Friday, February 12, 2010

Destini's Indie Intertube, web series and soap operas: history, women and change

Indie Intertube & the History of Web Series

I have been listening to Destini's first Indie Intertube podcast on Web Series. There is a lot of great information there about the history of web series, format, funding issues and the connection with TV soaps.

I learned about the first web series The Spot, made in 1995. Sadly neither Destini or I have found any videos of it, but there is this one about it. Fittingly this also was a soap. There also is another early one, Eon 4. If anyone has a link to videos of either of these series, some of us will be really interested to see it.

Soap Operas: Gender and broadcast drama series

While some look down their noses at soap operas, it was actually a defining format for serialised broadcast drama, first on the radio and then on TV. And most other TV genres have regularly borrowed from features of soaps to engage viewers with the characters and their stories - from crime shows and sci fi, to reality TV.

I think the reason that many see soap operas as a low status art form, has to do with the fact that they have always primarily appealed to a female audience. DayTime soap operas targetted housewives at a time when that was assumed to be women's primary role. For the soap sponsors it was a means of advertising to the people who were most likely to have control over the household budget. For the women listeners/viewers it often had a different role, connecting them to the people outside their homes, and providing content for chatting to other women over coffee/tea or on the phone.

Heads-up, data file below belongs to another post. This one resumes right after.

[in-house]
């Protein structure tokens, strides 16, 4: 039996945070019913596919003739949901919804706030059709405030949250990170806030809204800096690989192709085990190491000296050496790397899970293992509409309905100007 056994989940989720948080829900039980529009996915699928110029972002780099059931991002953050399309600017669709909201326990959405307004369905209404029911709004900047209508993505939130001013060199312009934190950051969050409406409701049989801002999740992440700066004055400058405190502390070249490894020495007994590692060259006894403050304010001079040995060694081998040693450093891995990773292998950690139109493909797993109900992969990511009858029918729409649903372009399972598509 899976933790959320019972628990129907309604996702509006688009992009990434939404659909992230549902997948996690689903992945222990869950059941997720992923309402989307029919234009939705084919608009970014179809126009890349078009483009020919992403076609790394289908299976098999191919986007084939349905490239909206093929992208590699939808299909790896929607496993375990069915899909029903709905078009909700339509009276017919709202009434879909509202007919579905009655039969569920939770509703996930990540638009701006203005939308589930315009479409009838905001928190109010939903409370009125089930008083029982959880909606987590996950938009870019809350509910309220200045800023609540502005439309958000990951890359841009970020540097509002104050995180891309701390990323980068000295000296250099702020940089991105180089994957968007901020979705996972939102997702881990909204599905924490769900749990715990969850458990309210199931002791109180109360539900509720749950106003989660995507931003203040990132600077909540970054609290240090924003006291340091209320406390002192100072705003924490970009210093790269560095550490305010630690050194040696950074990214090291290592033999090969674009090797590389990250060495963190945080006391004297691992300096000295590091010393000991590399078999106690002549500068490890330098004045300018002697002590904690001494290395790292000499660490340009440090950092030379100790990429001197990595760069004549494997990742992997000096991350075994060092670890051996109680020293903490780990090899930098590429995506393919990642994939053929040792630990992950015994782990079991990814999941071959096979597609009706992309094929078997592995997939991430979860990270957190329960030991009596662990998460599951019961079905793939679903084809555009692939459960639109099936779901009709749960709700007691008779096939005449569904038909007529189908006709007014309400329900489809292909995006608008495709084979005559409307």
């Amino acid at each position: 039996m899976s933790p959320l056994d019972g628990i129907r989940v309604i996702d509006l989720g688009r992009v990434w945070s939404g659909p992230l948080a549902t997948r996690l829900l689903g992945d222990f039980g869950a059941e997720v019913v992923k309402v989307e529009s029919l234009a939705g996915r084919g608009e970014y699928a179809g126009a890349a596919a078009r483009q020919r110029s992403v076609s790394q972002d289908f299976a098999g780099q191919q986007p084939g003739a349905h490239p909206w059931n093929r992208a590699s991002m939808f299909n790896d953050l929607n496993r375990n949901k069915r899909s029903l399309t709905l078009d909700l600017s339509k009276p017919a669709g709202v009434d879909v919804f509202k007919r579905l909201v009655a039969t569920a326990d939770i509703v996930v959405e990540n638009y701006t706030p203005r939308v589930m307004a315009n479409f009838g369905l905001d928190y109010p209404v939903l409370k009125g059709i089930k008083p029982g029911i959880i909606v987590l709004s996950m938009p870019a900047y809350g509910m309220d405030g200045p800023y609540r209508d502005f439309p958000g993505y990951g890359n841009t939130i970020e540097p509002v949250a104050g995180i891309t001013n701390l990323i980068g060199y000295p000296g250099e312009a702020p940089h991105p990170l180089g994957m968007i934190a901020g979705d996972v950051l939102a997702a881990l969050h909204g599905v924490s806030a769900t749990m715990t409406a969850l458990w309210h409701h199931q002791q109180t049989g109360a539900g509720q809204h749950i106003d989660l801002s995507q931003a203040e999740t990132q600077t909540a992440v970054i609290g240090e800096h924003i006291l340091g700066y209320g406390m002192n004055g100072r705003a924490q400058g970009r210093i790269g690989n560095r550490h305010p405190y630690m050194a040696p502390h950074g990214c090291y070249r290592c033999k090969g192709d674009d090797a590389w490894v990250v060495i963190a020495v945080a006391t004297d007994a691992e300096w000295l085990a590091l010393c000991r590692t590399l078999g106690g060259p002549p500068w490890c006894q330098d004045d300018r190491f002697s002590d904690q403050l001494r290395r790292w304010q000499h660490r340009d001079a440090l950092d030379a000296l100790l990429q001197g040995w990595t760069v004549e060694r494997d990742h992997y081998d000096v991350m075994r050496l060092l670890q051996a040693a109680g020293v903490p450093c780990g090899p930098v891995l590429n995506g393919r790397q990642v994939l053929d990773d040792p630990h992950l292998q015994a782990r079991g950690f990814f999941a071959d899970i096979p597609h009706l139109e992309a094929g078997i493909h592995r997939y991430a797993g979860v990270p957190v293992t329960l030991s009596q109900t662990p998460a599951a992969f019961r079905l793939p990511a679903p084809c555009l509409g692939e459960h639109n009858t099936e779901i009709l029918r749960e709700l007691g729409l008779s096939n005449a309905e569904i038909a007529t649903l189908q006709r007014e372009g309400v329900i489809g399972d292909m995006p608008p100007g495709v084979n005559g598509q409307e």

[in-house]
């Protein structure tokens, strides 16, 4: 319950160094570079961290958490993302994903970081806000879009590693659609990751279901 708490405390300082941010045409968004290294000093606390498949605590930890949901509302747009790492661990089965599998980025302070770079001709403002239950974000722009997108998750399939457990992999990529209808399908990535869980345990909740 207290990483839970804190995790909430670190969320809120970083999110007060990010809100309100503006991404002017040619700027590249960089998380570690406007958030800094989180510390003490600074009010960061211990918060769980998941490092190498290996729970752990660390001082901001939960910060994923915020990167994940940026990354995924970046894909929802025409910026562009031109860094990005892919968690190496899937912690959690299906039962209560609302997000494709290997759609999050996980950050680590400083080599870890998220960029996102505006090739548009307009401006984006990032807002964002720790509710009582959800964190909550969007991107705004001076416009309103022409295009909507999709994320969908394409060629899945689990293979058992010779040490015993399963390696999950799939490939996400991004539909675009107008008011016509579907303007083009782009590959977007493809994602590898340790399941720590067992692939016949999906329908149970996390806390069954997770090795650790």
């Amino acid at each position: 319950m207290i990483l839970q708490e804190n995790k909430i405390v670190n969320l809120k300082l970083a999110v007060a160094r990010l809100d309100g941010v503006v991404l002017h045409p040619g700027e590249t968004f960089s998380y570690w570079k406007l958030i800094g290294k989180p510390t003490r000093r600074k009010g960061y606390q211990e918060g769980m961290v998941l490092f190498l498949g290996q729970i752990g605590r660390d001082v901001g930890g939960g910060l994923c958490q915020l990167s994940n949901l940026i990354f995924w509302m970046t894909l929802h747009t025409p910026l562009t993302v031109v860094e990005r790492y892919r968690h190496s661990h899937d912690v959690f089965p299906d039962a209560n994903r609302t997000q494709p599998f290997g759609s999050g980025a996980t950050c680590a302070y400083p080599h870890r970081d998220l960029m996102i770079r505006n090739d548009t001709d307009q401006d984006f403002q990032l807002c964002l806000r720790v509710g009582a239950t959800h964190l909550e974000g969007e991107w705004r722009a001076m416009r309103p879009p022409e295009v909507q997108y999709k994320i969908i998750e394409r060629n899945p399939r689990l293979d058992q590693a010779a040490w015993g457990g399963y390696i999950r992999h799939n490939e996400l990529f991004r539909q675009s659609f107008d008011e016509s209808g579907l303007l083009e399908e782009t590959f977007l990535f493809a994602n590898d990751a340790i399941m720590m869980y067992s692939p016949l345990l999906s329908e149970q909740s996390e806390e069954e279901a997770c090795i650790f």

The Evolution of Soaps: from TV to the Web

Consequently, soaps always have tended to encourage a kind of interactive viewing. Women have often used them as a focus to discuss relationships and the rights and wrongs of human behaviour - a very important way of improving their ability to conduct and support inidividuals and their relationships.

Now US DayTime soaps are under threat with the longest running soap, Guiding Light being axed last year, and As The World Turns also being cancelled. This has to do with the fact that these days many women are in paid employment, and there isn't the same home audience that there used to be for soaps. So, as is discussed in Destini's Indie Intertube podcast, many are looking to the Internet to find a new audience, or re-connect with long-term soap viewers, and to try to re-create soaps on relatively low budgets.

The interactive potential of the Internet is ideal for soaps, or dramas that focus on characters and their relationships. It provides an environment where viewers can engage with other viewers to discuss their favourite characters and stories, to give feedback to the producers on audience reactions and desires, for viewers to provide creative responses to the characters and stories that engage their imaginations, and to enjoy the fun of doing this easily and quickly.

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